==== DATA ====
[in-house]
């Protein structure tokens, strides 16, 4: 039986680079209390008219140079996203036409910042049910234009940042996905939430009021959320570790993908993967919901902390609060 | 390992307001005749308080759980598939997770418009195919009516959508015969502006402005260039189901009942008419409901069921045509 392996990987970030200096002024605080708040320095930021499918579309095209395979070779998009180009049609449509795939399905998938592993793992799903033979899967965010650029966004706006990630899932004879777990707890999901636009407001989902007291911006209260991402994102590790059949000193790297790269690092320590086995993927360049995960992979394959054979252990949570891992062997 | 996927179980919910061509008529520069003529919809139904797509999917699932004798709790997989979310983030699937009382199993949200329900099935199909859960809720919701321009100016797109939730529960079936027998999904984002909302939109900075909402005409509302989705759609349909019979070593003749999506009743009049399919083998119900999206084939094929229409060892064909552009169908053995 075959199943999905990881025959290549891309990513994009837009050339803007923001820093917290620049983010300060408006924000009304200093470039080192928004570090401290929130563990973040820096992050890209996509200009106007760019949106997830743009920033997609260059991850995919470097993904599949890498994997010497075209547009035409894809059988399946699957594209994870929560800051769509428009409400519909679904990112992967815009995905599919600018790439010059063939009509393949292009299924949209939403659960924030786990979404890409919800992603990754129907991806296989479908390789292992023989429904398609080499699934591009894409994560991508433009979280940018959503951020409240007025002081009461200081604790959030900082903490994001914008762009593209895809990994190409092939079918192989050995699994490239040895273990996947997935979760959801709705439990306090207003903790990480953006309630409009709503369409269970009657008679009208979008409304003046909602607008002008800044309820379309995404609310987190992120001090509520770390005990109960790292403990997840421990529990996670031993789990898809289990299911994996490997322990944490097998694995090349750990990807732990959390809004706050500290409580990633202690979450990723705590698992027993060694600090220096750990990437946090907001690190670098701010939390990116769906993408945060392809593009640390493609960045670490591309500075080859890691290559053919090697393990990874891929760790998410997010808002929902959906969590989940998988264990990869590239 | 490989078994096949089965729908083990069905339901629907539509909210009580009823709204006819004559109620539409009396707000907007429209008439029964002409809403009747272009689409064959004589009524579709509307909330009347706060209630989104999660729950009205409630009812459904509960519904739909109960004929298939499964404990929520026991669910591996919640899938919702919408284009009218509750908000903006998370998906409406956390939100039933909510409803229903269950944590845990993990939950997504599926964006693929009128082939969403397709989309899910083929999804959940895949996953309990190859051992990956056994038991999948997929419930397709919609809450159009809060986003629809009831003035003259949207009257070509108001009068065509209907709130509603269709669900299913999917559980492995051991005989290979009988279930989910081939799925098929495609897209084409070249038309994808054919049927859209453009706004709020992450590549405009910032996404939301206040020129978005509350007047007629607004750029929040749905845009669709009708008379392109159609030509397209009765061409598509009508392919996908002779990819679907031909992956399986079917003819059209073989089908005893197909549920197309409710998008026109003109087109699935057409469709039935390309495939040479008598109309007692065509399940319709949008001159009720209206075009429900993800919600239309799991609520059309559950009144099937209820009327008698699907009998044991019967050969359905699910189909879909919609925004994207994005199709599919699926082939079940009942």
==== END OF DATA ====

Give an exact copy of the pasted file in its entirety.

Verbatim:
[in-house]
């Protein structure tokens, strides 16, 4: 039986680079209390008219140079996203036409910042049910234009940042996905939430009021959320570790993908993967919901902390609060 | 390992307001005749308080759980598939997770418009195919009516959508015969502006402005260039189901009942008419409901069921045509 392996990987970030200096002024605080708040320095930021499918579309095209395979070779998009180009049609449509795939399905998938592993793992799903033979899967965010650029966004706006990630899932004879777990707890999901636009407001989902007291911006209260991402994102590790059949000193790297790269690092320590086995993927360049995960992979394959054979252990949570891992062997 | 996927179980919910061509008529520069003529919809139904797509999917699932004798709790997989979310983030699937009382199993949200329900099935199909859960809720919701321009100016797109939730529960079936027998999904984002909302939109900075909402005409509302989705759609349909019979070593003749999506009743009049399919083998119900999206084939094929229409060892064909552009169908053995 075959199943999905990881025959290549891309990513994009837009050339803007923001820093917290620049983010300060408006924000009304200093470039080192928004570090401290929130563990973040820096992050890209996509200009106007760019949106997830743009920033997609260059991850995919470097993904599949890498994997010497075209547009035409894809059988399946699957594209994870929560800051769509428009409400519909679904990112992967815009995905599919600018790439010059063939009509393949292009299924949209939403659960924030786990979404890409919800992603990754129907991806296989479908390789292992023989429904398609080499699934591009894409994560991508433009979280940018959503951020409240007025002081009461200081604790959030900082903490994001914008762009593209895809990994190409092939079918192989050995699994490239040895273990996947997935979760959801709705439990306090207003903790990480953006309630409009709503369409269970009657008679009208979008409304003046909602607008002008800044309820379309995404609310987190992120001090509520770390005990109960790292403990997840421990529990996670031993789990898809289990299911994996490997322990944490097998694995090349750990990807732990959390809004706050500290409580990633202690979450990723705590698992027993060694600090220096750990990437946090907001690190670098701010939390990116769906993408945060392809593009640390493609960045670490591309500075080859890691290559053919090697393990990874891929760790998410997010808002929902959906969590989940998988264990990869590239 | 490989078994096949089965729908083990069905339901629907539509909210009580009823709204006819004559109620539409009396707000907007429209008439029964002409809403009747272009689409064959004589009524579709509307909330009347706060209630989104999660729950009205409630009812459904509960519904739909109960004929298939499964404990929520026991669910591996919640899938919702919408284009009218509750908000903006998370998906409406956390939100039933909510409803229903269950944590845990993990939950997504599926964006693929009128082939969403397709989309899910083929999804959940895949996953309990190859051992990956056994038991999948997929419930397709919609809450159009809060986003629809009831003035003259949207009257070509108001009068065509209907709130509603269709669900299913999917559980492995051991005989290979009988279930989910081939799925098929495609897209084409070249038309994808054919049927859209453009706004709020992450590549405009910032996404939301206040020129978005509350007047007629607004750029929040749905845009669709009708008379392109159609030509397209009765061409598509009508392919996908002779990819679907031909992956399986079917003819059209073989089908005893197909549920197309409710998008026109003109087109699935057409469709039935390309495939040479008598109309007692065509399940319709949008001159009720209206075009429900993800919600239309799991609520059309559950009144099937209820009327008698699907009998044991019967050969359905699910189909879909919609925004994207994005199709599919699926082939079940009942």